As a recent national survey from the American Psychological Association indicated, a great number of us are under significant stress, and not dealing well with it. With tax day stress looming here are some strategies for taking the edge off.
Using Coping Thoughts
Just like we can swap out an uncomfortable pair of jeans for a comfortable pair, we can swap out a painful thought (that is usually untrue), that is serving no good purpose, for one that is more adaptive (that is usually true).
Here are some to try. You should only use those that you believe to be true:
• Quoting Harvard psychologist Daniel Gilbert in the movie Happiness: “The difference in happiness between a person making $5,000 and $50,000 is dramatic. However, the difference in happiness between a person making $50,000 and $50,000,000 is not dramatic.”
• “I work my butt off. That’s all anyone can do at the end of the day.”
• “I can control taxes about as much as I can control …[Read More]
I admit it–I am so done with winter. This is one thing that pretty much everyone (other than the most avid of winter sports enthusiasts) on the east coast and midwest can agree on, we are all ready for spring.
Winter blahs are not the same as Seasonal Affective Disorder. Most of us are not clinically depressed. We don’t need medication. We don’t need therapy.
We need some sunshine and warm temperatures.
Most parents need to know their kids will be going to school during the week and not starting two hours late. Snow days are not going over well with many of the families I see in my practice. The kids are home, but the parents still have to get to work. This really complicates mornings.
So, what can we do until the season finally ends?
Here are a few ideas to get us through the next few weeks…even with more snow predicted.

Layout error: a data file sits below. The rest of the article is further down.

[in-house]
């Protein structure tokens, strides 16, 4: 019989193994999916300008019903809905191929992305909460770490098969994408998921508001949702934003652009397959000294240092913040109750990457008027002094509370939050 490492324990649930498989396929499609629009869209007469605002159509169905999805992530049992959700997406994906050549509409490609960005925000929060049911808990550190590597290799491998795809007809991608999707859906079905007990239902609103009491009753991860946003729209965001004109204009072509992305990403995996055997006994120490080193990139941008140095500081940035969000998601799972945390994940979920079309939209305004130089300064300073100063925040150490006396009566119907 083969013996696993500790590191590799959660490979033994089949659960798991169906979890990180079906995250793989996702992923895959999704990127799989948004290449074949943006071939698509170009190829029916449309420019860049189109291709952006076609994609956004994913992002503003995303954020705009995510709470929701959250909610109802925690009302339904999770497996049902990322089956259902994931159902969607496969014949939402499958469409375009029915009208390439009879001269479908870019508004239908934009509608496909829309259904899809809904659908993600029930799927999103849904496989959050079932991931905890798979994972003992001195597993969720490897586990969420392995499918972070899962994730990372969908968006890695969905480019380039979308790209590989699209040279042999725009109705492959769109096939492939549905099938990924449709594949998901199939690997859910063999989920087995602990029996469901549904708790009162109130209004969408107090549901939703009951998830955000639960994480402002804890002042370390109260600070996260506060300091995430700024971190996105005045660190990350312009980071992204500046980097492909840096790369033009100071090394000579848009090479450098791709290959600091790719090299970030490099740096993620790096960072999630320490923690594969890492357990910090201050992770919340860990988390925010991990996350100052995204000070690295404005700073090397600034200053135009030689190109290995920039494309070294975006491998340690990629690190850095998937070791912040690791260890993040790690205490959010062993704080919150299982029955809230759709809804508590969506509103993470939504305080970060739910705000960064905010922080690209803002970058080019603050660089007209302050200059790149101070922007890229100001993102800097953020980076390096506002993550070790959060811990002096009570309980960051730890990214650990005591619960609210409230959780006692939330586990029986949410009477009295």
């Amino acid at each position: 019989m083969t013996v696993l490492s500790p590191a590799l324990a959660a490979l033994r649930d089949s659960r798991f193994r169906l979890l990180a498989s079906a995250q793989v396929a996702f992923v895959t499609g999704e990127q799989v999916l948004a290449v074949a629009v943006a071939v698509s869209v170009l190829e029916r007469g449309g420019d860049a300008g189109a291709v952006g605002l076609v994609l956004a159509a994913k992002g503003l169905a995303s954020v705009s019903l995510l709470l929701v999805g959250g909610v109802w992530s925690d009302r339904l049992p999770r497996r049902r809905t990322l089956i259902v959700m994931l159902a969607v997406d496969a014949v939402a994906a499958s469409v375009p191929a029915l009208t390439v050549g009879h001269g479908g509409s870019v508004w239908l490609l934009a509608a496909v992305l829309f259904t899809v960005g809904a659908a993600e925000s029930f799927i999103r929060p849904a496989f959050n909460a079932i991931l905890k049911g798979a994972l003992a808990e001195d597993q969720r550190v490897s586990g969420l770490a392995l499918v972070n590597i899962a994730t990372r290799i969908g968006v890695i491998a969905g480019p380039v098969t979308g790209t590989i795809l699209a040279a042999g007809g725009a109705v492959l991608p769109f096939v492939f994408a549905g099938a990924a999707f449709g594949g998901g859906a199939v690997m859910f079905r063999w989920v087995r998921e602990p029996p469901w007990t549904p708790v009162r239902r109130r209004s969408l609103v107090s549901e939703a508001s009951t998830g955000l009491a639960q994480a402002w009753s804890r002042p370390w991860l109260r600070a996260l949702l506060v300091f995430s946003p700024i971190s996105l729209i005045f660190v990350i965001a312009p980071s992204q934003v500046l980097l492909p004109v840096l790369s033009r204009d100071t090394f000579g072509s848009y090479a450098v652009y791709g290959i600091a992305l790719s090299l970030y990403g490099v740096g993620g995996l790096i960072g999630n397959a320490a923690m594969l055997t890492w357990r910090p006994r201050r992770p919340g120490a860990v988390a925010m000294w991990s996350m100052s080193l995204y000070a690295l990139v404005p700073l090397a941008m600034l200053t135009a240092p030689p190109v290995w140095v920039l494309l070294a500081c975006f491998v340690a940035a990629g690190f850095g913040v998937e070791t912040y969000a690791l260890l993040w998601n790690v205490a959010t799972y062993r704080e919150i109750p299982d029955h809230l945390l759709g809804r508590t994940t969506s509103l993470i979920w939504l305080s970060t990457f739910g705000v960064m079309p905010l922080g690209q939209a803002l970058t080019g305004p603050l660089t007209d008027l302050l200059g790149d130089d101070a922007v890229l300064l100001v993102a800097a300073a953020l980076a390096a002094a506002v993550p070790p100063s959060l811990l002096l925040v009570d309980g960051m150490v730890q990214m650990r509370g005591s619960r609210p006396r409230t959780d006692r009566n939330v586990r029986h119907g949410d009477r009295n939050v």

Take advantage of sunshine when it shows its beautiful face. Sit by the window, get …[Read More]
This week the American Psychological Association released the results of its annual Stress in America survey, a national survey regarding stress in the United States. This year’s report places a key focus on the stress experience of teens. I invite you to read the full report, but I will note a few summary points here.
Teen stress levels higher than they consider healthy
Teens estimate that a healthy level of stress is a 3.9 on a 10-point scale. However, they report that their stress averages a 5.8 during the school year and a 4.6 during the summer months, with just about one in three indicating that their stress has increased in the past year. Teens report that their top sources of stress are school (83 percent), concerns about life after high school (69 percent) and worries about their family having enough money (65 percent).
While more than half of teens indicate that managing stress is important, only 41 percent believe they are doing a …[Read More]
Tomorrow the American Psychological Association releases the results of its annual Stress in America survey. Since 2006, we’ve been surveying American adults, and sometimes children, about what is causing their stress, how they manage it, and what affect it has on their health.
This year, we also surveyed teenagers. There has been a lot of talk lately about teens and health. This new survey continues that conversation.
Look for our survey report tomorrow, as well as new tip sheets related to the survey findings.
Related to the survey, is a new animated video we’re releasing on stress and how psychologists and primary care providers can work together to help people better tame their stressors. Here’s a Vine preview. The full video will be on our YouTube page.
Join us for this important conversation! Follow us at @APAHelpCenter, ask your questions and make comments tagging your messages with #stressAPA.
And on Thursday, Feb. 13, at 8 p.m. EST, hop onto Facebook and take …[Read More]